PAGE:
Dueling stories in USA Today but only the science-based one is right

Related articles

Environmental chemicals might or might not pose a significant risk to women s breast health, depending on which of two bizarrely conflicting USA Today articles you believe. Both articles assess the same Institute of Medicine (IOM) report on the causes of breast cancer, yet arrive at wildly different conclusions. The IOM is a group of independent experts who advise under the auspices of the National Academy of Sciences; this report was commissioned by the Susan G. Komen for the Cure breast cancer foundation.

One article asserts that the report demonstrates that certain lifestyle changes such as quitting smoking, losing weight, and avoiding excessive use of hormone therapy and medical radiation exposure are the most important actions that a woman can take to avoid breast cancer. Women should be much less concerned about the supposed risks of chemicals in cosmetics or plastics, or from hazardous cell phone radiation, as there is no evidence to support that these cause breast cancer. For instance, in the case of BPA, a chemical widely condemned by activist groups as a cancer-causing agent, the panel reports that there is insufficient data to support a link between breast cancer and the chemical (much to the chagrin of devoted anti-chemical advocacy groups).

As Dr. Eric Winer, a cancer specialist from the Dana-Farber Cancer Institute in Boston, puts it, when a woman develops breast cancer, there s a tremendous desire to blame someone or something. But, he says, There s a real danger in prematurely concluding that a substance is the culprit and then closing your eyes and not paying attention to what might be a much more concerning factor. ACSH's Dr. Josh Bloom wholeheartedly agrees. With a few exceptions," he says, "no one really knows what causes cancer, including breast cancer. To target a supposed culprit based on feelings rather than evidence is counterproductive and a distraction from focusing on real health concerns.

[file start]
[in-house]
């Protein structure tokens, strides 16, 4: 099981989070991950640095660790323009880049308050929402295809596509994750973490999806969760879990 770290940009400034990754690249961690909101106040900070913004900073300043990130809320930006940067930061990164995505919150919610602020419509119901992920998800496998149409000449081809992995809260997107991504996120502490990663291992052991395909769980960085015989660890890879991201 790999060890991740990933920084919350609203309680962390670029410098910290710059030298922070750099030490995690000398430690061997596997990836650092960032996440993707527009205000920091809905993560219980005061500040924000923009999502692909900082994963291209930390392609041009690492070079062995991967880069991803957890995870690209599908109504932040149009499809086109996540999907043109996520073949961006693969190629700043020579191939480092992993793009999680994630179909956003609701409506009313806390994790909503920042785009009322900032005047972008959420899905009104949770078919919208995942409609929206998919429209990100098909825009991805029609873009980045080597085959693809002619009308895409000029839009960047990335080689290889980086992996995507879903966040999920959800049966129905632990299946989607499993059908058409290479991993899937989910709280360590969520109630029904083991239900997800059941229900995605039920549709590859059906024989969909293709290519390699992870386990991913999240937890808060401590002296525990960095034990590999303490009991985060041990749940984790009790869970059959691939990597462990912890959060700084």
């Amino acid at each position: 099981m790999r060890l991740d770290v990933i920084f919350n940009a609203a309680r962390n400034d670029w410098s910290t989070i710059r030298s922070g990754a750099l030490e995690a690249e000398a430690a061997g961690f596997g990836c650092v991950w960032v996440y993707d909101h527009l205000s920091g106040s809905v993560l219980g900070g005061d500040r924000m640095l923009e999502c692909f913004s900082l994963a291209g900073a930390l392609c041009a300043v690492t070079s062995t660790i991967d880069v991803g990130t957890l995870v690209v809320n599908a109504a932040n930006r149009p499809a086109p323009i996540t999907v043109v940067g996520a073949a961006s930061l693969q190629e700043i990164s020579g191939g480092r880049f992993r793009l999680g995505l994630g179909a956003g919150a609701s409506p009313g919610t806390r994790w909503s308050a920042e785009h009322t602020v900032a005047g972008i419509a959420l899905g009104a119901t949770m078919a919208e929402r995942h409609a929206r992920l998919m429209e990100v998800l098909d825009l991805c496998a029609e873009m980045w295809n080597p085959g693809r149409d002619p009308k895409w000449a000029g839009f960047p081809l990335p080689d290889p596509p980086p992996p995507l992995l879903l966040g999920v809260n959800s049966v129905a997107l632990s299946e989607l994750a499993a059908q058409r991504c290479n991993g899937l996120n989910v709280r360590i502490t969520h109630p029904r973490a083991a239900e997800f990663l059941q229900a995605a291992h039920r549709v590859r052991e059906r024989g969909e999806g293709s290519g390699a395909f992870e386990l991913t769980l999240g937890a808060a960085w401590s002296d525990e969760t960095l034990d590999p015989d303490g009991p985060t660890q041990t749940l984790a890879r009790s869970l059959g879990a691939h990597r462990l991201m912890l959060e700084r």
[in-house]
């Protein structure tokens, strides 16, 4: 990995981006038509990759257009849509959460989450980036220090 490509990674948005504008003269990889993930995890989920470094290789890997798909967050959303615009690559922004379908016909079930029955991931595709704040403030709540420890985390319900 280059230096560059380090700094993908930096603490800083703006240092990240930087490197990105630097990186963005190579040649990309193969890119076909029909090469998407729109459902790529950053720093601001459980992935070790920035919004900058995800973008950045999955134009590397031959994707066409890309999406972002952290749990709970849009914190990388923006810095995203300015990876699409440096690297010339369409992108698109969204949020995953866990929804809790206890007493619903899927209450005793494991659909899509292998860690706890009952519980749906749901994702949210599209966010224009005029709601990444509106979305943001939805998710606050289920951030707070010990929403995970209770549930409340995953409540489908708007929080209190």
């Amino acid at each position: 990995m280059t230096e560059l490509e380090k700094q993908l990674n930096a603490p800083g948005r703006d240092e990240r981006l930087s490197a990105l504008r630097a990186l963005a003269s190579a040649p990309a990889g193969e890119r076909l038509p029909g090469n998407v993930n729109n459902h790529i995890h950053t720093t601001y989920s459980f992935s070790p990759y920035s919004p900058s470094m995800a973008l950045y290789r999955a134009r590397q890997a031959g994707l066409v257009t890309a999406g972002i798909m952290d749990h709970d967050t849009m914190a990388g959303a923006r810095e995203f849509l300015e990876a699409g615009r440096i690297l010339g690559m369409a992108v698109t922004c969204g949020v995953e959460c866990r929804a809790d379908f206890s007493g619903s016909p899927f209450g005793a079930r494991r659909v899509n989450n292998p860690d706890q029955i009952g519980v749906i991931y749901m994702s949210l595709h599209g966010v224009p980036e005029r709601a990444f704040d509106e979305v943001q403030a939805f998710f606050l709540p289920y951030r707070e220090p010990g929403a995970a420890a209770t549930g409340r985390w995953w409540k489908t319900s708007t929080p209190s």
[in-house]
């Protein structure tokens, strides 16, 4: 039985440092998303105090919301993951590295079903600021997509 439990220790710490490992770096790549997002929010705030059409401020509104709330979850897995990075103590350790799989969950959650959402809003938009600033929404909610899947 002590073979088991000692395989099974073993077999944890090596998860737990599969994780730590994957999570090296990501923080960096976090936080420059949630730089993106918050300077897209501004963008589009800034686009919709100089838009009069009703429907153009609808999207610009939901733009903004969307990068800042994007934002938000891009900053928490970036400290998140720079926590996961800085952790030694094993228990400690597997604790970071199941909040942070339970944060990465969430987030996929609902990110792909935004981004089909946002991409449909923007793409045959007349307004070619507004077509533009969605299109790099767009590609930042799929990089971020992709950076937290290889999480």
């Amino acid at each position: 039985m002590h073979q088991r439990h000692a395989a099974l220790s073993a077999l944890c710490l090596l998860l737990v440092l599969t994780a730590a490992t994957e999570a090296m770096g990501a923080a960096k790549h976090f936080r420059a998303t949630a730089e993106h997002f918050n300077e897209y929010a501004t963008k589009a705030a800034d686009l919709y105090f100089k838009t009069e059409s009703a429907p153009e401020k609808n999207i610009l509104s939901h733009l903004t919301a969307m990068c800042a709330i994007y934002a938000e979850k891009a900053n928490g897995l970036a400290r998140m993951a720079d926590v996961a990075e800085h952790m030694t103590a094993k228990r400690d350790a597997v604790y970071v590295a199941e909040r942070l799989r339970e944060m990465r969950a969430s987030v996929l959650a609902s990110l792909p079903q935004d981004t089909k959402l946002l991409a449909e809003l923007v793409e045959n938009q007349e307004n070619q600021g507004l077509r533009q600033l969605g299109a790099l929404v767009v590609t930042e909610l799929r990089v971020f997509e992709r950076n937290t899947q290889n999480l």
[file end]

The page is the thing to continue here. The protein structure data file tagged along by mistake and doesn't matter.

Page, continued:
The second USA Today article about the same report, however, demonstrates that it s possible for activists to interpret evidence in whichever way supports their own biases. Journalist Liz Szabo reinterprets the IOM report, getting expert opinions from the notoriously anti-chemical groups Silent Spring Institute and Breast Cancer Action, and concluding that environmental toxins are a serious breast cancer concern that require further research. Since scientists cannot definitively prove that environmental chemicals don t cause cancer (although such guarantees are never made in science), Szabo advises that this issue requires further study.

ACSH's Dr. Gilbert Ross, however, disagrees with Szabo s conclusions. She doesn t seem to realize that cancer rates have been declining for almost every type of cancer, including breast cancer even though we ve been exposed to all of these supposedly harmful chemicals for decades, he says.